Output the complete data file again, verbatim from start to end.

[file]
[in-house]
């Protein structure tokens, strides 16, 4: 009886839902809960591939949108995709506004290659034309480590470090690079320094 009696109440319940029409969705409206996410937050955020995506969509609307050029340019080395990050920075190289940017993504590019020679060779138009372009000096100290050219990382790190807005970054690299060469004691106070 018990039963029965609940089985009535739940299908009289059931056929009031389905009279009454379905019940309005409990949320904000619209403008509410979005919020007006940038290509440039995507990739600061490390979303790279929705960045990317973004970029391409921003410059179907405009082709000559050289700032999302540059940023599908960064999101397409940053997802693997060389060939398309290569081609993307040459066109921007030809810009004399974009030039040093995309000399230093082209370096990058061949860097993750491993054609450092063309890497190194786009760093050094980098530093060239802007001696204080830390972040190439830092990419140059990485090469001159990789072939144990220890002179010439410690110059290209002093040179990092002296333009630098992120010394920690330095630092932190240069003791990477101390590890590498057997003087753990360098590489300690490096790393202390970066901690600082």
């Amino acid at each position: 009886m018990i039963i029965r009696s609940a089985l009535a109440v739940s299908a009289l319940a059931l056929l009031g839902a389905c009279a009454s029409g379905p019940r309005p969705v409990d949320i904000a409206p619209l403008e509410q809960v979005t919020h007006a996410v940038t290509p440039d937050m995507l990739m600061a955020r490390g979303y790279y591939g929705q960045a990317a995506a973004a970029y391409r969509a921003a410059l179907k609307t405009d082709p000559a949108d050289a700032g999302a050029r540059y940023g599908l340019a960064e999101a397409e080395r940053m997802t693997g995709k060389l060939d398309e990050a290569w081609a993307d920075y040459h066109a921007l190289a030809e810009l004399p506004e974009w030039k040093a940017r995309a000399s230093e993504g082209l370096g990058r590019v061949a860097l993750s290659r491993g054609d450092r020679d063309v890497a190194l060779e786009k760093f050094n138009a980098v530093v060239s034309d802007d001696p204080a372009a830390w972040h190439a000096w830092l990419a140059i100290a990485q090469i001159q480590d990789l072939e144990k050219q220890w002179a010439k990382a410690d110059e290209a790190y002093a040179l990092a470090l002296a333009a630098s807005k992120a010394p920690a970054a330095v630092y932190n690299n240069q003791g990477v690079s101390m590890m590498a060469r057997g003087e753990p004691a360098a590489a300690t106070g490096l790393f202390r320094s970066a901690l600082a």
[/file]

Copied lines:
[in-house]
């Protein structure tokens, strides 16, 4: 009886839902809960591939949108995709506004290659034309480590470090690079320094 009696109440319940029409969705409206996410937050955020995506969509609307050029340019080395990050920075190289940017993504590019020679060779138009372009000096100290050219990382790190807005970054690299060469004691106070 018990039963029965609940089985009535739940299908009289059931056929009031389905009279009454379905019940309005409990949320904000619209403008509410979005919020007006940038290509440039995507990739600061490390979303790279929705960045990317973004970029391409921003410059179907405009082709000559050289700032999302540059940023599908960064999101397409940053997802693997060389060939398309290569081609993307040459066109921007030809810009004399974009030039040093995309000399230093082209370096990058061949860097993750491993054609450092063309890497190194786009760093050094980098530093060239802007001696204080830390972040190439830092990419140059990485090469001159990789072939144990220890002179010439410690110059290209002093040179990092002296333009630098992120010394920690330095630092932190240069003791990477101390590890590498057997003087753990360098590489300690490096790393202390970066901690600082």
């Amino acid at each position: 009886m018990i039963i029965r009696s609940a089985l009535a109440v739940s299908a009289l319940a059931l056929l009031g839902a389905c009279a009454s029409g379905p019940r309005p969705v409990d949320i904000a409206p619209l403008e509410q809960v979005t919020h007006a996410v940038t290509p440039d937050m995507l990739m600061a955020r490390g979303y790279y591939g929705q960045a990317a995506a973004a970029y391409r969509a921003a410059l179907k609307t405009d082709p000559a949108d050289a700032g999302a050029r540059y940023g599908l340019a960064e999101a397409e080395r940053m997802t693997g995709k060389l060939d398309e990050a290569w081609a993307d920075y040459h066109a921007l190289a030809e810009l004399p506004e974009w030039k040093a940017r995309a000399s230093e993504g082209l370096g990058r590019v061949a860097l993750s290659r491993g054609d450092r020679d063309v890497a190194l060779e786009k760093f050094n138009a980098v530093v060239s034309d802007d001696p204080a372009a830390w972040h190439a000096w830092l990419a140059i100290a990485q090469i001159q480590d990789l072939e144990k050219q220890w002179a010439k990382a410690d110059e290209a790190y002093a040179l990092a470090l002296a333009a630098s807005k992120a010394p920690a970054a330095v630092y932190n690299n240069q003791g990477v690079s101390m590890m590498a060469r057997g003087e753990p004691a360098a590489a300690t106070g490096l790393f202390r320094s970066a901690l600082a």